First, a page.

I would say that if the deceased had specifically stated they wanted (to the extent of arranging and paying for!) a non-religious funeral, I'd see it as utterly disrespectful to their memory to hold one. Even if they didn't make claims that the deceased was a follower of that religion, it basically serves to negate and belittle their right to have not been a believer. What if the deceased was a Catholic, and their surviving spouse an atheist who decided not to bother with a Catholic service for them because they didn't believe in it?

   

onikenbai

  • Hero Member
  • ***
  • Posts: 1162
Re: "No funeral for me, please" = big, fancy wake?
« Reply #42 on: November 24, 2013, 02:33:18 PM »
My family can do whatever they want after I'm dead, but I really don't want them to spend a ton of money. They can have a funeral, or they can have a cremation and nothing else. But I plan to haunt them if they shell out a massive amount of money over my dead body. If I were to give those instructions, it wouldn't mean, "Don't do anything to remember me." It would mean, "Don't spend half of the life insurance payout on my stupid coffin."

Little known fact:  you can rent a coffin.  As long as you don't plan to do the grave side thing and actually lower the coffin into the ground, you're good.  If you just do the church or funeral parlour service and then the person gets magically transported away for burial or cremation, they swap out the expensive wood coffin for a cardboard box after everybody has gone home.  They re-use the wood coffin only four or five times before they consider it to have enough wear and tear and some lucky person just gets buried in it.  It may not be universal, but it's available in many places and a lot cheaper than buying a $4000 box.  Also, I always feel that if I'm going to buy that much gorgeous wood I want to put it in my living room instead of the ground.

Psychopoesie

  • Member
  • **
  • Posts: 978
Re: "No funeral for me, please" = big, fancy wake?
« Reply #43 on: November 24, 2013, 02:56:31 PM »
I noticed a few posters who've said it would be wrong to have a religious ceremony for someone who wasn't religious themselves.  Well, that's what happened with my dad.

He was not religious. My stepmum is. He prepaid his funeral once he knew he didn't have long to live. This included a service in the funeral parlour, not the church.

When he died, my stepmum found she really wanted the support of her religion during the ceremony. So we (my half-brother and I) agreed to have it in the church, with a priest Dad liked and had met several times over the years (and knocked back the occasional whisky with).

Everything else was just as Dad had planned - including cremation, not burial (which stepmum's religion frowns on). No one made out that he was a believer in or a supporter of that particular religion. We scattered his ashes in the sea, just as he requested.

I would say that if the deceased had specifically stated they wanted (to the extent of arranging and paying for!) a non-religious funeral, I'd see it as utterly disrespectful to their memory to hold one. Even if they didn't make claims that the deceased was a follower of that religion, it basically serves to negate and belittle their right to have not been a believer. What if the deceased was a Catholic, and their surviving spouse an atheist who decided not to bother with a Catholic service for them because they didn't believe in it?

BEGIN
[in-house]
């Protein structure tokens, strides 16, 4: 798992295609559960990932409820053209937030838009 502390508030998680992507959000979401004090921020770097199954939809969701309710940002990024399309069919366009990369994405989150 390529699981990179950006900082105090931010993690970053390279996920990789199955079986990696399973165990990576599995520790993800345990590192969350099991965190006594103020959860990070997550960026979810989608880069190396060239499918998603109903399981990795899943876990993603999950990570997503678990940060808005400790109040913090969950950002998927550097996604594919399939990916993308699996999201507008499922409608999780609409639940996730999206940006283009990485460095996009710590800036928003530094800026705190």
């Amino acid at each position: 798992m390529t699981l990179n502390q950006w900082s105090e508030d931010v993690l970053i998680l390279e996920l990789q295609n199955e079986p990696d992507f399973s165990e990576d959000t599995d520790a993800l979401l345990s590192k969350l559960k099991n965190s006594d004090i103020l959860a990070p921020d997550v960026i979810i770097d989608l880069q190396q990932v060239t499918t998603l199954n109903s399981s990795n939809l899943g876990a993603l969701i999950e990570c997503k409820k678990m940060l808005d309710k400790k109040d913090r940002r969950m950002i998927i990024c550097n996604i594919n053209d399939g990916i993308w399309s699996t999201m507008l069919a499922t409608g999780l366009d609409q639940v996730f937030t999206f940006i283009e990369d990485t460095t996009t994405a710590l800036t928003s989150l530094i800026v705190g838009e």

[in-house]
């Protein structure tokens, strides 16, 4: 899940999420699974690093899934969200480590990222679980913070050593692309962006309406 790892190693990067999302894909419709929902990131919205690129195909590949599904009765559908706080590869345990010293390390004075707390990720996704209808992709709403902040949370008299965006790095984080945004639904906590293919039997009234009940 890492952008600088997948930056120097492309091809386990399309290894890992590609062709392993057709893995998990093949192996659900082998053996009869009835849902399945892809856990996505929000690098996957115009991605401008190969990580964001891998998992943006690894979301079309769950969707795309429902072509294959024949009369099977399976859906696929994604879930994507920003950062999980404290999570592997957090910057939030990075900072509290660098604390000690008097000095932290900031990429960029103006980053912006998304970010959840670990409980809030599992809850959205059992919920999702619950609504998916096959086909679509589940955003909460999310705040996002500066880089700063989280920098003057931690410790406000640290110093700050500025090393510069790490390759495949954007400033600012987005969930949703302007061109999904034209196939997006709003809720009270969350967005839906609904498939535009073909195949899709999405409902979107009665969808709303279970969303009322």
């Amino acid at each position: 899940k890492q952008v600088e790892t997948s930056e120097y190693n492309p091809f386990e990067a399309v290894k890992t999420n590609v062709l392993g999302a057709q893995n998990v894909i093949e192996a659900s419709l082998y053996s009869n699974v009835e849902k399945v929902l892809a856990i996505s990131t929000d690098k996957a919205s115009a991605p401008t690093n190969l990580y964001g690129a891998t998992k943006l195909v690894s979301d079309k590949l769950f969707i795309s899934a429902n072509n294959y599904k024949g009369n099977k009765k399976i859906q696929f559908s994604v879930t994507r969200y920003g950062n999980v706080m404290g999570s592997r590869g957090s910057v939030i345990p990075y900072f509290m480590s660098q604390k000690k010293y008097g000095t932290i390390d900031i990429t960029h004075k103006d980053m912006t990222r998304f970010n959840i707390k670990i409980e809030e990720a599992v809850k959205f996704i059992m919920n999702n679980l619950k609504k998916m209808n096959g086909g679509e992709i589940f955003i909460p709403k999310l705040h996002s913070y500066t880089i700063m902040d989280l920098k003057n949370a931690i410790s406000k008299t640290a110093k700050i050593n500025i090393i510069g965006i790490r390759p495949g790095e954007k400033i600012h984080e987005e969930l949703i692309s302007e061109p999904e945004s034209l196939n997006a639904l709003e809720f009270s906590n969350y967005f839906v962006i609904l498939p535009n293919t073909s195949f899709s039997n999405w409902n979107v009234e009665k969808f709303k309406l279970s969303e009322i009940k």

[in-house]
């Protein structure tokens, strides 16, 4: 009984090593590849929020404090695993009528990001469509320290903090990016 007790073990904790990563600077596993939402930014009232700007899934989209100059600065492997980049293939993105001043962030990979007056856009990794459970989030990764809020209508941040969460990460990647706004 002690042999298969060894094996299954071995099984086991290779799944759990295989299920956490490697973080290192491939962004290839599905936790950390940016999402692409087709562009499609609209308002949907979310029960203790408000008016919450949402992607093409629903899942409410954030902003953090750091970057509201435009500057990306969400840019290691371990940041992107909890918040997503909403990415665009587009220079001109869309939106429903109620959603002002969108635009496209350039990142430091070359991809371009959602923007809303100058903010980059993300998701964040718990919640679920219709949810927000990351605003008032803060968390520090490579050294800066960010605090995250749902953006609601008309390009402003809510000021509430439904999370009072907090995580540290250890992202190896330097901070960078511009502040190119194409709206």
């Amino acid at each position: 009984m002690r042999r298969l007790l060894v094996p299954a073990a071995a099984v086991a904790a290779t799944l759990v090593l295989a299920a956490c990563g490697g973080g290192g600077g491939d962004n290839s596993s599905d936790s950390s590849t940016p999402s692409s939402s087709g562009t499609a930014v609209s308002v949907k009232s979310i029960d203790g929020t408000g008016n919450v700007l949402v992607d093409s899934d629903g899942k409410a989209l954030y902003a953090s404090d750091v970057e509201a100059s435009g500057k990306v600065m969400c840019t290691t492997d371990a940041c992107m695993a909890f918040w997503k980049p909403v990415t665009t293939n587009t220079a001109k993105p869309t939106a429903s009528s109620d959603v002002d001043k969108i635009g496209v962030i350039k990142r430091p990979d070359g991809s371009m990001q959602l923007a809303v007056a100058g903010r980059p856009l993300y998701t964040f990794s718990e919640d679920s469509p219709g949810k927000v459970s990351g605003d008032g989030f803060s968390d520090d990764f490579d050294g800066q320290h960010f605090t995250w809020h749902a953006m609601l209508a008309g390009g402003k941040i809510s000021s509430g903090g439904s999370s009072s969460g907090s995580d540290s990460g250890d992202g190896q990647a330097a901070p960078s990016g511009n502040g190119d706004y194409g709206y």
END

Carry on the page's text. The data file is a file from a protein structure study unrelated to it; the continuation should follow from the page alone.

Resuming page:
He was my dad and I loved him very much.

It didn't feel disrespectful to me.

CakeEater

  • Hero Member
  • ***
  • Posts: 2884
Re: "No funeral for me, please" = big, fancy wake?
« Reply #44 on: November 24, 2013, 03:26:29 PM »
I noticed a few posters who've said it would be wrong to have a religious ceremony for someone who wasn't religious themselves.  Well, that's what happened with my dad.

He was not religious. My stepmum is. He prepaid his funeral once he knew he didn't have long to live. This included a service in the funeral parlour, not the church.

When he died, my stepmum found she really wanted the support of her religion during the ceremony. So we (my half-brother and I) agreed to have it in the church, with a priest Dad liked and had met several times over the years (and knocked back the occasional whisky with).

Everything else was just as Dad had planned - including cremation, not burial (which stepmum's religion frowns on). No one made out that he was a believer in or a supporter of that particular religion. We scattered his ashes in the sea, just as he requested.

I would say that if the deceased had specifically stated they wanted (to the extent of arranging and paying for!) a non-religious funeral, I'd see it as utterly disrespectful to their memory to hold one. Even if they didn't make claims that the deceased was a follower of that religion, it basically serves to negate and belittle their right to have not been a believer. What if the deceased was a Catholic, and their surviving spouse an atheist who decided not to bother with a Catholic service for them because they didn't believe in it?

It sounds like in this case, that everyone agreed that Dad loved stepmum more than he would have insisted on a non-religious funeral, and would have wanted what was comforting to her.

Although I agree in general, that this sort of thing shouldn't happen.